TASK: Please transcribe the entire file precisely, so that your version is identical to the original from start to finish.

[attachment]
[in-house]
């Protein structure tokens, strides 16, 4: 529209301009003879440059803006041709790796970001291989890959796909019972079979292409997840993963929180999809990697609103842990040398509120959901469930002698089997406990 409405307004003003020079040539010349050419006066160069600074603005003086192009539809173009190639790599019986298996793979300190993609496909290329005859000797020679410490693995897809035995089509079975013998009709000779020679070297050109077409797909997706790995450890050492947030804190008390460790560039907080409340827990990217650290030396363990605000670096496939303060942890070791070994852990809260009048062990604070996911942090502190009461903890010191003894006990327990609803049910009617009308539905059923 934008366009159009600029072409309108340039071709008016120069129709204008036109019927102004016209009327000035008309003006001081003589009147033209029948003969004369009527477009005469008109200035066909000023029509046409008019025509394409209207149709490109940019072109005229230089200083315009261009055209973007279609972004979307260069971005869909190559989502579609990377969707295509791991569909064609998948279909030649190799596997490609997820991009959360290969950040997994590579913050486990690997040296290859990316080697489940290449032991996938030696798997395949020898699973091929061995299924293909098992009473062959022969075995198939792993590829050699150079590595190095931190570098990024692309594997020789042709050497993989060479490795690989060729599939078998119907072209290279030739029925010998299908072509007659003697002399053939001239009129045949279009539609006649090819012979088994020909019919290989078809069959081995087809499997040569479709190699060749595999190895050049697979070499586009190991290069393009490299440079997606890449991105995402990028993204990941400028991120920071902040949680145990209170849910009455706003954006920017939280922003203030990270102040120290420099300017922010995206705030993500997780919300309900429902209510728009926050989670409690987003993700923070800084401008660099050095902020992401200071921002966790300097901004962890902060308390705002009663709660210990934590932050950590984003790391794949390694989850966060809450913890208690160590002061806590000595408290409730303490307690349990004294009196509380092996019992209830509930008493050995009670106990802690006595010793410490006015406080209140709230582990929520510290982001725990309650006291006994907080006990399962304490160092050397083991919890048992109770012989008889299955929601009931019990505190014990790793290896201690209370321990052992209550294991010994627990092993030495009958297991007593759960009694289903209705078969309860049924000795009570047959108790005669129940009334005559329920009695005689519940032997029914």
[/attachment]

[in-house]
């Protein structure tokens, strides 16, 4: 529209301009003879440059803006041709790796970001291989890959796909019972079979292409997840993963929180999809990697609103842990040398509120959901469930002698089997406990 409405307004003003020079040539010349050419006066160069600074603005003086192009539809173009190639790599019986298996793979300190993609496909290329005859000797020679410490693995897809035995089509079975013998009709000779020679070297050109077409797909997706790995450890050492947030804190008390460790560039907080409340827990990217650290030396363990605000670096496939303060942890070791070994852990809260009048062990604070996911942090502190009461903890010191003894006990327990609803049910009617009308539905059923 934008366009159009600029072409309108340039071709008016120069129709204008036109019927102004016209009327000035008309003006001081003589009147033209029948003969004369009527477009005469008109200035066909000023029509046409008019025509394409209207149709490109940019072109005229230089200083315009261009055209973007279609972004979307260069971005869909190559989502579609990377969707295509791991569909064609998948279909030649190799596997490609997820991009959360290969950040997994590579913050486990690997040296290859990316080697489940290449032991996938030696798997395949020898699973091929061995299924293909098992009473062959022969075995198939792993590829050699150079590595190095931190570098990024692309594997020789042709050497993989060479490795690989060729599939078998119907072209290279030739029925010998299908072509007659003697002399053939001239009129045949279009539609006649090819012979088994020909019919290989078809069959081995087809499997040569479709190699060749595999190895050049697979070499586009190991290069393009490299440079997606890449991105995402990028993204990941400028991120920071902040949680145990209170849910009455706003954006920017939280922003203030990270102040120290420099300017922010995206705030993500997780919300309900429902209510728009926050989670409690987003993700923070800084401008660099050095902020992401200071921002966790300097901004962890902060308390705002009663709660210990934590932050950590984003790391794949390694989850966060809450913890208690160590002061806590000595408290409730303490307690349990004294009196509380092996019992209830509930008493050995009670106990802690006595010793410490006015406080209140709230582990929520510290982001725990309650006291006994907080006990399962304490160092050397083991919890048992109770012989008889299955929601009931019990505190014990790793290896201690209370321990052992209550294991010994627990092993030495009958297991007593759960009694289903209705078969309860049924000795009570047959108790005669129940009334005559329920009695005689519940032997029914």